“Nor should participation trophies be offered for simply showing up.”  — Kevin Dickenson

OSHA is fond of pointing out that the Process Safety Management Standard, 29 CFR-1910.119 (PSM), is a performance-based standard.  While they generally avoid telling us how to comply with standard, they expect us to comply with standard, nonetheless.  There is no prize for trying.

Employee Participation

There are no participation prizes in PSM, but OSHA does expect employee participation. In fact, it is the first of the fourteen elements of PSM. So, what does that mean?

It’s always helpful to look at the language of the standard itself, rather than to rely on what others have to say about the standard.  It’s easy enough to look at www.OSHA.gov. One gets to the regulations by using the “Standards” drop-down, then clicking on “Laws and Regulations”. The PSM Standard is a General Industry regulation.

To save the trouble, though, here is paragraph (c) of the PSM Standard, about employee participation.  It’s pretty simple—it only has three items:

(1) Employers shall develop a written plan of action regarding the implementation of the employee participation required by this paragraph.

(2) Employers shall consult with employees and their representatives on the conduct and development of process hazards analyses and on the development of the other elements of process safety management in this standard.

(3) Employers shall provide to employees and their representatives access to process hazard analyses and to all other information required to be developed under this standard.

That’s it:  a written plan, consult with employees, and provide access to information. Yet many employers with PSM-covered processes still manage to get cited for failing to comply with this requirement.


A Written Plan

The employee participation plan must address all of the requirement of the paragraph. Too many who are responsible for PSM-covered processes seize on the requirement that they should “consult with employees … on the conduct and development of process hazards analyses” and figure that as long as they state in their PHA Procedure that an operator should be present in all PHAs, they’ve done what they’re supposed to do.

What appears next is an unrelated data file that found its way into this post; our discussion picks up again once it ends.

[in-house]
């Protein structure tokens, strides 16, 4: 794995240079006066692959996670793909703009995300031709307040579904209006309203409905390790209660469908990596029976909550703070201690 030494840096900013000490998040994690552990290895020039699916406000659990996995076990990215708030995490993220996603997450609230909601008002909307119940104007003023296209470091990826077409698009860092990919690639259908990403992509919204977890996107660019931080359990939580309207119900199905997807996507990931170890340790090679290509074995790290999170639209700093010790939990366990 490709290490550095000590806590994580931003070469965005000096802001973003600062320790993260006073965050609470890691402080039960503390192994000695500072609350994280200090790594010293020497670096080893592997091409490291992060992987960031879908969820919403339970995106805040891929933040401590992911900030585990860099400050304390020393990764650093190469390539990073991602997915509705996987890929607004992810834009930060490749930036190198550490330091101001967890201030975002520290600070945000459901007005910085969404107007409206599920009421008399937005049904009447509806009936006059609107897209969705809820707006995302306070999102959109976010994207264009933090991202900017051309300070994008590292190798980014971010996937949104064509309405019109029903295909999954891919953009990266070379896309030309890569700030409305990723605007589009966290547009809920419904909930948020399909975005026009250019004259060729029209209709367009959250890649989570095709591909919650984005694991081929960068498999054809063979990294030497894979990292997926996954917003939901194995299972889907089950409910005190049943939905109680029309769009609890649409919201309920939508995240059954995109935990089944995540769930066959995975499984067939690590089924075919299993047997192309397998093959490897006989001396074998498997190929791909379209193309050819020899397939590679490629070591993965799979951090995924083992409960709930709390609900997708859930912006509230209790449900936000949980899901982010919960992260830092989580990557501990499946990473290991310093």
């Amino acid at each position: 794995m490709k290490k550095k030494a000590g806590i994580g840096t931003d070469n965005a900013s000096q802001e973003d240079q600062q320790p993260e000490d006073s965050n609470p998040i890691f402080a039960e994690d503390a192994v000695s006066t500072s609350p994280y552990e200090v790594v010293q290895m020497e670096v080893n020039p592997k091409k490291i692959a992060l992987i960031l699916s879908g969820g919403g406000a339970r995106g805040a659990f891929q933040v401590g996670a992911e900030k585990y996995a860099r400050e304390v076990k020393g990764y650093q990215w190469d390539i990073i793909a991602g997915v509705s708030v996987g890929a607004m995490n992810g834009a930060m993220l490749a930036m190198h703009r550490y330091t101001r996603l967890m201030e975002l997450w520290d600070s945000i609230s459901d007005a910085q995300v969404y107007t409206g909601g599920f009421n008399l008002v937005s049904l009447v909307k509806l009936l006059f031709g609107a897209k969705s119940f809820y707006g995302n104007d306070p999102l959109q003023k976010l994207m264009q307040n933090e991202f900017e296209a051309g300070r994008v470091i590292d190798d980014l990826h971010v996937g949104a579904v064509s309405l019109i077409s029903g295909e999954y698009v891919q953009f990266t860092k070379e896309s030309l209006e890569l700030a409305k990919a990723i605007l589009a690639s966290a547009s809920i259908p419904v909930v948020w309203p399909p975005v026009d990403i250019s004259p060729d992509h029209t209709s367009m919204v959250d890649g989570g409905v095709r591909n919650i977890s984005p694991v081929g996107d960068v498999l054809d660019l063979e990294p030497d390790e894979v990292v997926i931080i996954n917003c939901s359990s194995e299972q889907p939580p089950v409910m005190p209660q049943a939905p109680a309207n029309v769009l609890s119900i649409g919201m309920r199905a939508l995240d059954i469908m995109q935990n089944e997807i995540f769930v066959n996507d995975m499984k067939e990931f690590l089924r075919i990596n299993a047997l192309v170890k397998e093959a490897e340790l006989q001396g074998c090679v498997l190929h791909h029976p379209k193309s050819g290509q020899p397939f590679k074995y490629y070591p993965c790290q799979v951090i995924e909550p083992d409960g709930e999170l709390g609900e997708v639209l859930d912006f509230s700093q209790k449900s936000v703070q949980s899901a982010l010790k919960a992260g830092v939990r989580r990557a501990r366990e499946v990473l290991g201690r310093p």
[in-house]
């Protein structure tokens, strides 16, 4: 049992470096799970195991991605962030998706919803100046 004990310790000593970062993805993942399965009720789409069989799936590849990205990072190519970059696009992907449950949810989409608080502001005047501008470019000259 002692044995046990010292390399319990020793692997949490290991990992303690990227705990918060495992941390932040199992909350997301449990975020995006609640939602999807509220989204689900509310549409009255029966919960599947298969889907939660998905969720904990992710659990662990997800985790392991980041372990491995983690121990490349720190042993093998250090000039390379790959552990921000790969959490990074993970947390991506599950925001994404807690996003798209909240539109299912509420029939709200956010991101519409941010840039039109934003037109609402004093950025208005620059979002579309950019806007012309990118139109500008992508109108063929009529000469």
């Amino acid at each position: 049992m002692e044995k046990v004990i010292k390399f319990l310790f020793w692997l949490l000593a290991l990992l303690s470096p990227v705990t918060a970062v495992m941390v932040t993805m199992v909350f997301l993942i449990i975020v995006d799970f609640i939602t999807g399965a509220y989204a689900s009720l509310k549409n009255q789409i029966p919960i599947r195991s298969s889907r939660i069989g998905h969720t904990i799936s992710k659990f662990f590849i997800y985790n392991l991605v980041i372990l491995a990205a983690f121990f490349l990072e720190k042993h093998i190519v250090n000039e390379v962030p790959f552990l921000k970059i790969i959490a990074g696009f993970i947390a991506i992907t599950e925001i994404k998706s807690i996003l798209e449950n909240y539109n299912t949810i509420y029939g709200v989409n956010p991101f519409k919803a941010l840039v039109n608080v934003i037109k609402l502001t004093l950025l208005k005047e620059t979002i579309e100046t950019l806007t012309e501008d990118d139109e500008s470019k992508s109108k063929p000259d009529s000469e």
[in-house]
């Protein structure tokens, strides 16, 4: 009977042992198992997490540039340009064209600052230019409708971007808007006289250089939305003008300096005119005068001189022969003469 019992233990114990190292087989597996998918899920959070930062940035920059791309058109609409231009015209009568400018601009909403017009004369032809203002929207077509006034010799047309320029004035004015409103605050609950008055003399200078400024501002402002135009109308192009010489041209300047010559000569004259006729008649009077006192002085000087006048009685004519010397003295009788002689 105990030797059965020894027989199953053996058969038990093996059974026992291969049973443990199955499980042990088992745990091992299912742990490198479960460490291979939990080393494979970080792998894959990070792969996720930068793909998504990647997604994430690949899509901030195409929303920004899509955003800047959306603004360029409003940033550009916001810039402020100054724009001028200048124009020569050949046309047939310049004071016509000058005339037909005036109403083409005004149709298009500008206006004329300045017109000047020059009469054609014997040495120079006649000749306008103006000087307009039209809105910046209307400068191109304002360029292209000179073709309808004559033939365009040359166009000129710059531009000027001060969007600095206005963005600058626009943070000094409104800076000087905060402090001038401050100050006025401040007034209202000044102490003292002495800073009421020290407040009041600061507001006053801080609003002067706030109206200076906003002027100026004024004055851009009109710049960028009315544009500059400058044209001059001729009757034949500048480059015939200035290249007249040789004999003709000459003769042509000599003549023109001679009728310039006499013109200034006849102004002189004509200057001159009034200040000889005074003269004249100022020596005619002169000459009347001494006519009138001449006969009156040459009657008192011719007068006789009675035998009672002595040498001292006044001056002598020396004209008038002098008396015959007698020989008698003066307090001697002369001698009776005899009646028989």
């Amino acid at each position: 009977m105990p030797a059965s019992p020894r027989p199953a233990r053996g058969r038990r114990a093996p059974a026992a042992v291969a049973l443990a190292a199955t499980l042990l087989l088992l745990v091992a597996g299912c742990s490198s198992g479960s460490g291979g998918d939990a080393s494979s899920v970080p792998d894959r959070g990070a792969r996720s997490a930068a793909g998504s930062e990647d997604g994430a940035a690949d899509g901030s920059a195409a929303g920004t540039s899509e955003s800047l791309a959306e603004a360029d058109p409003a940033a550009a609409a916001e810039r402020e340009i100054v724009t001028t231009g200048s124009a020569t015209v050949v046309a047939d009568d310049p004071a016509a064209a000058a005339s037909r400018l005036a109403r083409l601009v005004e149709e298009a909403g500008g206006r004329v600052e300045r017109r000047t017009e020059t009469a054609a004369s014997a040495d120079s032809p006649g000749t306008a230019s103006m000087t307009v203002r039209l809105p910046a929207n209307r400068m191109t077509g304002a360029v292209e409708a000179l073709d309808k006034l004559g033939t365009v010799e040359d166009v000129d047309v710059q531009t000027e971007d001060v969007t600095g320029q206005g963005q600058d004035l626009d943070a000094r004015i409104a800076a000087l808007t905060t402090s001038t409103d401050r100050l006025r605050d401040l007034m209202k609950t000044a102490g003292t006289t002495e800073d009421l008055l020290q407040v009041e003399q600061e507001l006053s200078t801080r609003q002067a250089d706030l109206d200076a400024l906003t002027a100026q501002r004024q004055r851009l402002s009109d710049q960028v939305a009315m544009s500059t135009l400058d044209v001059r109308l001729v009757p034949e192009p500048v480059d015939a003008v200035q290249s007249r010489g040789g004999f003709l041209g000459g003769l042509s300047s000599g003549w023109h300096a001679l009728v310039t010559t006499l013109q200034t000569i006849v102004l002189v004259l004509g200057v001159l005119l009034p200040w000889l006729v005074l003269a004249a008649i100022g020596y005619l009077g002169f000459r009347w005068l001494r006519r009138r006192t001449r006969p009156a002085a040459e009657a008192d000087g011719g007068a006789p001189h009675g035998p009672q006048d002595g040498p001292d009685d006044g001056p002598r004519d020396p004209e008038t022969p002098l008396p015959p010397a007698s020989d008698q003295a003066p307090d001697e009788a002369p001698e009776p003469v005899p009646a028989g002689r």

Some inspectors may let that slide, but generally, a statement in a PHA Procedure is not a substitute for a written Employee Participation plan. Even if that was all the standard required.

What does the standard require that needs to be addressed in a written Employee Participation plan? It requires that employers consult with employees and it requires that employers provide access to information.

Consult with Employees

The only element of PSM that the standard specifically mentions in Employee Participation is Process Hazard Analysis. Later in the standard, in the element on Training, the regulation also calls for the employer, “in consultation with the employees involved in operating the process,” to determine the appropriate frequency of refresher training. Refresher training cannot be less than once every 3 years, but employers need to be able to show that they checked with employees to decide if it needs to be more often.  Honestly, I don’t know many operators who want to sit through refresher training any more often than necessary, but still they need to be consulted.

Other than Process Hazard Analysis and Training, though, no other elements are specifically called out. So, it is understandable that some conclude that the “consulting” requirement is satisfied by having an operator present at PHAs and showing that the frequency of refresher training has been checked.  But that is not enough.